KP: There were two moments that stand out for me. One was when the officers had brought me back to the street of the crime. That, of itself, was not relaxing. I don’t know how we fit in the car; it was like a clown car. It was nighttime, drizzling. As a victim we assume police officers are on our side. But then I realized it’s not their job to believe me, they don’t have any opinion on it. You are just a person and they are trying to evaluate.

We arrived to Marco’s street and they said, “Which one?” I said, “Number 21, like I said. I gave you his business card, I gave you his address.” “Point it out,” they said. I walked over to the door and put my hand on it. They said, “Where did you escape from?” I didn’t remember what the outside looked like, but I knew it had green doors on the inside. They’re pointing to one door, and another door and another, and got buzzed in. None of them had green doors inside. “Which one, yeah?” They’re saying. “Which one?” “Neither,” I said. “I told you, green doors!” They’re saying, “No, it’s one of these.” We’re kind of at a standstill. And I’m thinking Wow, I’m sunk here.

At that moment, a woman approached me out of nowhere. She said, “Are you an American?” I said, “Look lady, I’m really busy right now.” Thinking she’s going to ask me for restaurant recommendation. The cops were plain clothes, so she couldn’t have known what was happening. She said, “I think you’re the woman my husband let in this morning.” I looked at her and the back of my knees went. I fell into her arms. She hugged me and said, “Angels are watching you.” An older gentleman beside her handed me tissues. He opened his arms and said, “I so worried about you.” And I’m just emotionally kind of done. The officers said, “This is good. This is very good.” The look on their faces was so satisfying to me. We walked seven buildings away and I can’t believe this is really where I went. Going to her apartment, you could not believe how far it was.

The first moment I felt really safe was when I got to my new hotel. At the front desk there were all these messages from my sister and my brother-in-law… Then this man approaches: “Are you Keri Potts?” And I’m nervous, because in my head, Marco’s following me. And he says, “Your boss sent me. He said he wants to talk to you very badly.” They dialed me in to my vice president and the head of the department. “Pottsi? Pottsi?” they’re saying. “We’re gonna get you home, baby. We love you. You kicked his ass. You did it.” They worked through the night to get me home. I was on a flight at 6am the next morning.

AM: I was happy to learn that you’re still traveling. How has the experience changed the way you travel?

KP: It’s been a lot of just healing on kind of the mental side. I had to work in London, maybe nine or 10 months after what happened, we launched a channel in the U.K. My first solo trip was a weekend in Paris. I was a nervous nelly because I knew how hard it was to be a crime victim in another country. After being victimized, I told my dad, “I can’t believe that I ever traveled alone, that I ever thought that was a good idea.” The Paris thing was like putting my toe in the water. I just stayed in my hotel room, which is very unlike me.

This last trip I just took was the first time I traveled out of the country by myself, like I used to. It was important because I’m in a very good place mentally. My dad said, “That’s my girl. Don’t ever let somebody change you. Because that’s what you love to do.” When I was over there, I was definitely my old self.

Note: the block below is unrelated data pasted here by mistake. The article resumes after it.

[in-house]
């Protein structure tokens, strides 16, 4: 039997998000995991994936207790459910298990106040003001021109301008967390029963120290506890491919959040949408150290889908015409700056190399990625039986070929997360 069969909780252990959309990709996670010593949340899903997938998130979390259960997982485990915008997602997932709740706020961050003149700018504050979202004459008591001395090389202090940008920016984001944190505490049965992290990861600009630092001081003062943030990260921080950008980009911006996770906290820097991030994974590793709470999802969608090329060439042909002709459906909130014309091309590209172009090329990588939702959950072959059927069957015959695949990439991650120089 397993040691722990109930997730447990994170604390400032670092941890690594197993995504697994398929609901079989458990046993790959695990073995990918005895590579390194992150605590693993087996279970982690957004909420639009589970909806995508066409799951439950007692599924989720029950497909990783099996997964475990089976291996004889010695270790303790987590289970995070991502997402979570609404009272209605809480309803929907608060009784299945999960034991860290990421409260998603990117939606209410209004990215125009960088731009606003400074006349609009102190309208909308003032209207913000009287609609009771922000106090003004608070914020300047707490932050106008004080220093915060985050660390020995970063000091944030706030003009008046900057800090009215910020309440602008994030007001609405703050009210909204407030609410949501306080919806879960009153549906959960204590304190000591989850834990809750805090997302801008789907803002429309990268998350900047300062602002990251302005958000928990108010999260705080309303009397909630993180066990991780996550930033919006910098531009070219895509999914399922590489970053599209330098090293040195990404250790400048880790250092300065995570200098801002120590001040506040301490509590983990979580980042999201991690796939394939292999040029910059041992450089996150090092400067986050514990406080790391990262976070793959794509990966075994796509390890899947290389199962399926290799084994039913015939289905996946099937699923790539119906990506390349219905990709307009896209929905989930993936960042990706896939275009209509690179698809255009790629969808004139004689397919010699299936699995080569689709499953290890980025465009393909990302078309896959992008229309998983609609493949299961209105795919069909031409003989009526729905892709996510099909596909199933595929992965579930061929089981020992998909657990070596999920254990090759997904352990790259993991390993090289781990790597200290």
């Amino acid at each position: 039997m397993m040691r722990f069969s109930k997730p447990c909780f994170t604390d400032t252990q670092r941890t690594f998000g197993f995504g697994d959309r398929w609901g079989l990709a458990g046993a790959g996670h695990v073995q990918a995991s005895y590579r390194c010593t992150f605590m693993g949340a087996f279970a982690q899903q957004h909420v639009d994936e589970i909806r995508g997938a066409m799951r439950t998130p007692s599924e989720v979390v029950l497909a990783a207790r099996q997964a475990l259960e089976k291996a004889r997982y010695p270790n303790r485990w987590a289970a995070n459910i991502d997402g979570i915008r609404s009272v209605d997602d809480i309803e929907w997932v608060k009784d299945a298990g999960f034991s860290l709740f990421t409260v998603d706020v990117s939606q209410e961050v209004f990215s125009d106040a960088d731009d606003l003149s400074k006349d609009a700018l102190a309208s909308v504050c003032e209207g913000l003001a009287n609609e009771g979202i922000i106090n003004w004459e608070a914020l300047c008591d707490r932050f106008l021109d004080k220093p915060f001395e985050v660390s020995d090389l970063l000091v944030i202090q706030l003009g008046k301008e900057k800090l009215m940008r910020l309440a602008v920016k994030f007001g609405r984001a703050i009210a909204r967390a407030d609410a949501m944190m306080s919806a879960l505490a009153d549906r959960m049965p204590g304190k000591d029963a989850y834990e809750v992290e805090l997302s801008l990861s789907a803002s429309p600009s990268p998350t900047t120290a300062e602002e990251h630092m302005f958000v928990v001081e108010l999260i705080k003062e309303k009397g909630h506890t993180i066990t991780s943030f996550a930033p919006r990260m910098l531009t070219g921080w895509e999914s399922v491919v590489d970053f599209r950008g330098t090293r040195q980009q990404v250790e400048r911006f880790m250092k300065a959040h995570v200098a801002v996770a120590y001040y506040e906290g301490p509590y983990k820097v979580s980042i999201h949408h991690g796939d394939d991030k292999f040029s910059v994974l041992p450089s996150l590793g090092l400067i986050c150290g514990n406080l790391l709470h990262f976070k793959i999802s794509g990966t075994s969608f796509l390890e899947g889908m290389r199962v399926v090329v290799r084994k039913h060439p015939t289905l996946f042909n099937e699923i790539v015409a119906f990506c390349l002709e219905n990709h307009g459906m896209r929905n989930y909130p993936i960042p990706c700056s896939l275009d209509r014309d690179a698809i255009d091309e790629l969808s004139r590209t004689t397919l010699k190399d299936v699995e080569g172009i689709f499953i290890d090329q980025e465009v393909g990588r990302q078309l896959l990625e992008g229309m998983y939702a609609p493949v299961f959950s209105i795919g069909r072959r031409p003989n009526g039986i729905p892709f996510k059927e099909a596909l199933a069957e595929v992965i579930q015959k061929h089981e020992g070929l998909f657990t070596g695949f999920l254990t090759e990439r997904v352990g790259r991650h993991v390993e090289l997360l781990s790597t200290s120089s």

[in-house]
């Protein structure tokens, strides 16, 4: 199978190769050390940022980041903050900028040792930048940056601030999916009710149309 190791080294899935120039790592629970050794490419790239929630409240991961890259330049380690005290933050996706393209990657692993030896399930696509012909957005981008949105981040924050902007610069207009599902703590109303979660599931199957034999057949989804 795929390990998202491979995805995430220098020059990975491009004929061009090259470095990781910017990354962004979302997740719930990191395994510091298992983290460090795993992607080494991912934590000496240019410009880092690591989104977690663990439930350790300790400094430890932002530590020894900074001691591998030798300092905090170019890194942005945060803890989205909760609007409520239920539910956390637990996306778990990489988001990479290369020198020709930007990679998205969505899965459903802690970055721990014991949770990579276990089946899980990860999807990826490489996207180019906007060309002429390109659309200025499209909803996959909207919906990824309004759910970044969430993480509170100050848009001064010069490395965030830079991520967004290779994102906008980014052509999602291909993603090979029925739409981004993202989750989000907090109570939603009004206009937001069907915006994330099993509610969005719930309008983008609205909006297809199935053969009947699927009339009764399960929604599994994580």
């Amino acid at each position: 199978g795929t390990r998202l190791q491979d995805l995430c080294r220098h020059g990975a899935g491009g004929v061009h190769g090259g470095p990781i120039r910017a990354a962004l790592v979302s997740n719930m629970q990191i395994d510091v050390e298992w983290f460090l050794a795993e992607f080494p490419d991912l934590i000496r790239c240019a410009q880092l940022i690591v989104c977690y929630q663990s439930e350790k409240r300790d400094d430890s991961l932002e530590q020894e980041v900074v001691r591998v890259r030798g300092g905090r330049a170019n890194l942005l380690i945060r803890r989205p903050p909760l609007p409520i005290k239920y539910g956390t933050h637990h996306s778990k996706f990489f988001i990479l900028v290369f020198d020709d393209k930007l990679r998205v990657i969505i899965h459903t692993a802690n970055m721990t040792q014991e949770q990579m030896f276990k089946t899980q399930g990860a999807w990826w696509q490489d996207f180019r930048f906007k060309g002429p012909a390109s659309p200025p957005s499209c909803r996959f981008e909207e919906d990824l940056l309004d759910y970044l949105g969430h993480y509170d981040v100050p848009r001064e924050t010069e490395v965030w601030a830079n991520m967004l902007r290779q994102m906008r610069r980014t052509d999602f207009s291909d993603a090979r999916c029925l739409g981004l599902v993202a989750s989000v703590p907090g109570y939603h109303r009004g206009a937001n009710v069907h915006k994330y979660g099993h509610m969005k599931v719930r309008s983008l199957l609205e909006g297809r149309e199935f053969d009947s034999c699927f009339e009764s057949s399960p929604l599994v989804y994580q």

AM: What advice would you give readers—anything you wish you would have known back then?

KP: My area of expertise is being victimized overseas. Many people who have read my story say, “I’d never even thought to look up the embassy and keep the phone number in my cell…or registered with their Smart Traveler program so they have my passport number and my emergency contact information so that if something happens, something’s done very quickly.” Before I went to Paris, I gave my friends copies of my passport and my credit cards. I gave them my smart traveler program information. Those are really basic things people miss.

Anything can happen to anyone, it can happen to you or to someone you love. Take precautions, but don’t try to be perfect. I always thought I was perfect, that I was doing everything textbook. But there are people that want to kill you, people out there that want to harm you. Sometimes it’s just the perfect storm. It’s not anybody’s fault.


After a year-long investigation, Marco’s charge was increased from attempted sexual assault to sexual assault and an additional assault charge. He plea-bargained and in April, 2010 received a suspended sentence of 11 months, 10 days. He never went to jail, but was put on a five-year probation. If commits further crimes in that time, he’ll land in prison. He was also ordered to pay Keri’s legal fees, which totaled about $10,000.

“At first I felt disappointed that Marco wouldn’t be jailed, but now I feel proud of my efforts;” Keri told Marie Claire. ” I never gave up. A day doesn’t go by when I don’t think of that night. I have a small scar on my stomach where Marco gouged his fingernails into me, and I look at it often. I alternately love and hate that scar. I hate it because it reminds me of what happened, and I love it for the same reason.”

WrightWay Photography, via


To learn more about Keri Potts and to support her efforts, please pass her story along and follow her blog, A Fight Back Woman. Keri will also be appearing in a TV program about sexual violence on the Discovery ID network soon.

In the meantime, I’d love to hear your thoughts. What struck you most about Keri’s story? Do you see yourself in her experience? When have your own instincts, awareness and perseverance helped save or change your life?